#3 Kure Beach, NC
The last thing I want to see before I die.

I have many fond memories of spending the summer at Carolina Beach as a kid. Family fun in the sun and whatnot. Kure Beach is just a few steps down the road, and I spent the best few days of my life healing there.

Right after my divorce I retreated to North Carolina. My extended family on my mother's side live there. I had been planning to go with her there, but our break-up turned what was going to be a trip to show my new wife around the state where my family is descended from to a trip to lick my wounds. 

My Aunt Mandy, one of the greatest women I know and whom I adore, surprised me with a trip to the beach. It was the first week of May and still off-season. We got a condo on the beach for a steal. 

Every day I woke up, put on my swimsuit, grabbed a book I would never read, and flip-flopped down to the beach. My aunt and Uncle Matt would take turns rotating down to hang out with me and make sure I was wearing sunscreen. 

I loved that they still cared for my well-being the same way they did when I was 9 years old playing in the sand. 

I would stare at the water, occasionally force myself in and bounce in the waves, and collapse on my towel and remember what it felt like to feel good again.

The best part, however, were the locals. 

On Kure Beach, everyone is your friend. As folks would wander by they would strike up conversation. It would start with a hello and would quickly evolve into a conversation about our personal lives. 

I chatted with a gal who, on her days off, would come down to the beach with her husband to collect shark's teeth.

Another guy was taking a break from a construction job on a condo he was restoring.

The most interesting character was a dude who talked like The Dude. He was taking a walk before going to work and saw me bouncing up and down in the waves by myself. The beach was practically abandoned, and he loved how brave I was to go out into the water by myself, and how joyful I looked in the water. He looked exactly like Dr. Phil. He told me that he likes to go after midnight for a naked swim. He invited me to join him that night. I passed, but I appreciated the invite.

A friend told me that the friendliness of the people who lived there is fake--a cover to their menial lives. I don't agree. I miss the lack of rules and pretense--you don't have to be anybody but yourself.

I need to go back.

#2 Kerry Park, Seattle
Views should be free.

If someone comes to visit Seattle for the first time I always tell them to skip the Space Needle. What are you getting for the $22 it costs to go to the top of the Space Needle? A view--and you're not even getting the Space Needle in your pictures.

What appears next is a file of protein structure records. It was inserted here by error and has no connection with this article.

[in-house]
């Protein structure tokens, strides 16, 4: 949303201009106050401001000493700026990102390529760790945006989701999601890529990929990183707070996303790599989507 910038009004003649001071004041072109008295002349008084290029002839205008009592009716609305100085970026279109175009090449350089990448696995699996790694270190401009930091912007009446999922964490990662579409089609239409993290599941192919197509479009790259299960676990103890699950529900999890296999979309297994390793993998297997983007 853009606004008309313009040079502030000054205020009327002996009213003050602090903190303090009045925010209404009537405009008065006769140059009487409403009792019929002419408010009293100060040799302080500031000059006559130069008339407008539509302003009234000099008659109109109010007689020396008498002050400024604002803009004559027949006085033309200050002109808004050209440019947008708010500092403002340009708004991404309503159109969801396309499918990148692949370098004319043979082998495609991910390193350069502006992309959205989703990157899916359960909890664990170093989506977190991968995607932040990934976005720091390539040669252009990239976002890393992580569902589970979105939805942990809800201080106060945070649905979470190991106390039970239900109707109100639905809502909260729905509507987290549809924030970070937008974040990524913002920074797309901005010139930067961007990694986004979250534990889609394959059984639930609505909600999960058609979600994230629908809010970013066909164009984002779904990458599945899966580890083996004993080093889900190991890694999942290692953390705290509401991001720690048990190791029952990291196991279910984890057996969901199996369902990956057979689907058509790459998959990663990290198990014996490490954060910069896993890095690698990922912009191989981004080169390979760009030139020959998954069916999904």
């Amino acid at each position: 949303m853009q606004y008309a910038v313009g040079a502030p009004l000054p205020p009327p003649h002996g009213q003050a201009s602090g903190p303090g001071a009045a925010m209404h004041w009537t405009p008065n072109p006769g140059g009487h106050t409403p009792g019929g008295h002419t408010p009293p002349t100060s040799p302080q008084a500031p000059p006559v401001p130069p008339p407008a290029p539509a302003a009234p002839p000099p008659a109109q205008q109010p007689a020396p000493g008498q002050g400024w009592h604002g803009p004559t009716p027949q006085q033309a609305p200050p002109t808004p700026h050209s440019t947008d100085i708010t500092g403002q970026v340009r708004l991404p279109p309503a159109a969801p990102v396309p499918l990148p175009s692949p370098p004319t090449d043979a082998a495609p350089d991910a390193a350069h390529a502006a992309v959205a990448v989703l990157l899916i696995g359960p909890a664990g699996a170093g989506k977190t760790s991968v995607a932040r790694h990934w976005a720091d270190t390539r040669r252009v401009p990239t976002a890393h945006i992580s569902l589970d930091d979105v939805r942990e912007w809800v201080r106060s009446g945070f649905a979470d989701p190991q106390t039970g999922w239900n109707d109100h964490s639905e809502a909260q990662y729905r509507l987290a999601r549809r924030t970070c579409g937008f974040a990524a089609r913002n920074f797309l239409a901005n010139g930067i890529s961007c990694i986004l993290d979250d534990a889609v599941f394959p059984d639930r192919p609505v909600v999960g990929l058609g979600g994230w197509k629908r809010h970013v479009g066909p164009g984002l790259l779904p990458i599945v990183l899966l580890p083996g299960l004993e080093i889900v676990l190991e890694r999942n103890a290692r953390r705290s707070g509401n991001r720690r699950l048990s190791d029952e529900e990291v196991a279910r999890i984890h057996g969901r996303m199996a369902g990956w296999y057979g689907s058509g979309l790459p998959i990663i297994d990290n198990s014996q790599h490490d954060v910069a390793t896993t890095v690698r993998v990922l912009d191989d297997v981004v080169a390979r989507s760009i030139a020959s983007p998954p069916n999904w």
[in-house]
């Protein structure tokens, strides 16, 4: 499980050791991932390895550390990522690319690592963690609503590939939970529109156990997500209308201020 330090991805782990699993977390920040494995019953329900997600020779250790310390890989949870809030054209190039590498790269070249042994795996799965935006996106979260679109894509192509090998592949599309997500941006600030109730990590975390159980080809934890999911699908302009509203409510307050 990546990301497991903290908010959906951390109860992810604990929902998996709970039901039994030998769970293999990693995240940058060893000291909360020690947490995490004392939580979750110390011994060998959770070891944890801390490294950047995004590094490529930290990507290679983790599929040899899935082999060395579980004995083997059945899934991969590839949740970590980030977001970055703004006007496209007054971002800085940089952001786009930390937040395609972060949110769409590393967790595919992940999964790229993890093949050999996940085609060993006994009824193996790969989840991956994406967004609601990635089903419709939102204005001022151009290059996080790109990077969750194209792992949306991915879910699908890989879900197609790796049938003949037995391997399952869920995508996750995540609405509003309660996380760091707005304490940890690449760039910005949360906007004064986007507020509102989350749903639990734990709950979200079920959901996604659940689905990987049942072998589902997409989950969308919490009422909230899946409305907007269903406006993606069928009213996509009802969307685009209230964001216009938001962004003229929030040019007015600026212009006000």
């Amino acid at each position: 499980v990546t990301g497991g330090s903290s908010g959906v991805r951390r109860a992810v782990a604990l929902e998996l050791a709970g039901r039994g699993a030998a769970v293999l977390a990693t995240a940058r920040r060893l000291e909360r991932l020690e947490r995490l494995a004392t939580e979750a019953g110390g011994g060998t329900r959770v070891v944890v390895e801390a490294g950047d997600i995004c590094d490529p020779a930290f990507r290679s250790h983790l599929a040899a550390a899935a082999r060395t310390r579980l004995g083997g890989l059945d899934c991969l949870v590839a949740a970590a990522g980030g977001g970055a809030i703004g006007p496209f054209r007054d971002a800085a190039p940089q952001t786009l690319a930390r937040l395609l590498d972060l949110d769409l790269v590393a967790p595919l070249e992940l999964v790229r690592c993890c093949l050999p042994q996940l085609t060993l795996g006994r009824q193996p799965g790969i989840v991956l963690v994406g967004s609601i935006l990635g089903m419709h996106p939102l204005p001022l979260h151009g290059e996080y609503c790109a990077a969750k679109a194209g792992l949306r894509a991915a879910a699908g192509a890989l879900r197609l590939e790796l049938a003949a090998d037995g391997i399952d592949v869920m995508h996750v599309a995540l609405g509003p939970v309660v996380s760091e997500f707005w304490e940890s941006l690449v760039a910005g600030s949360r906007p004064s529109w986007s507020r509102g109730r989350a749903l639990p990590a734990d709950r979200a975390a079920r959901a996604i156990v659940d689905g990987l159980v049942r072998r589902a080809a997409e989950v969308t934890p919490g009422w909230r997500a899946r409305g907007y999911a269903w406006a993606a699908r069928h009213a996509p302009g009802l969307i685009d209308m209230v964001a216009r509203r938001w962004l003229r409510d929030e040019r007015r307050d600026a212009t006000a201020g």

Skip. It. 

Kerry Park is on the south slope of Queen Anne and has the most beautiful panoramic view of Seattle and the Puget sound, and--oh--the Space-freaking-Needle.

It's also a great place to take a seat on the bench and watch humanity roll by. 

Tourists snapping selfies, wedding parties getting their formal pictures, kids playing on the large scale art installment. If you're lucky you'll catch a flash mob or maybe eavesdrop on a sweet conversation between a new couple. 

Skip the stupid Needle.

#1 Oddfellow's Cafe
Yeah, I'm that guy.

Can you call yourself a writer if you don't have a cafe you can disappear into?

If it's a Sunday morning, I'm most likely walking into Oddfellow's Cafe on Capitol Hill and sweetly asking the adorable hip young man who is always hosting for a spot by a plug in the back. He never remembers my name, but he does remember me, and sometimes sneaks me to the top of the list. 

Tipping well matters, people.

I was introduced to Oddfellow's by my friend Jen shortly after I moved to Capitol Hill after my divorce. It was like being brought into the warm embrace of the city after spending my entire life in the suburbs. 

I sit in the back for hours. I always order the same thing--scrambled eggs and a biscuit with bacon on the side and house-made jam, and a drip coffee. For every refill I get on my coffee I add a dollar to the tip. My coffee refill record is 8, which lead to my hard rule--no more than 4. If my hands are shaking too hard to type, then I've had too much. 

For the amount of time I spend at Oddfellow's, I really don't spend nearly enough time writing than I do people watching. I like to write stories for the people sitting around me in my head while trying to avoid staring too long. 

Oddfellow's is my favorite place to disappear--my favorite corner of the world.

Your turn: what's your favorite corner of the world? 
Hit me in the comments.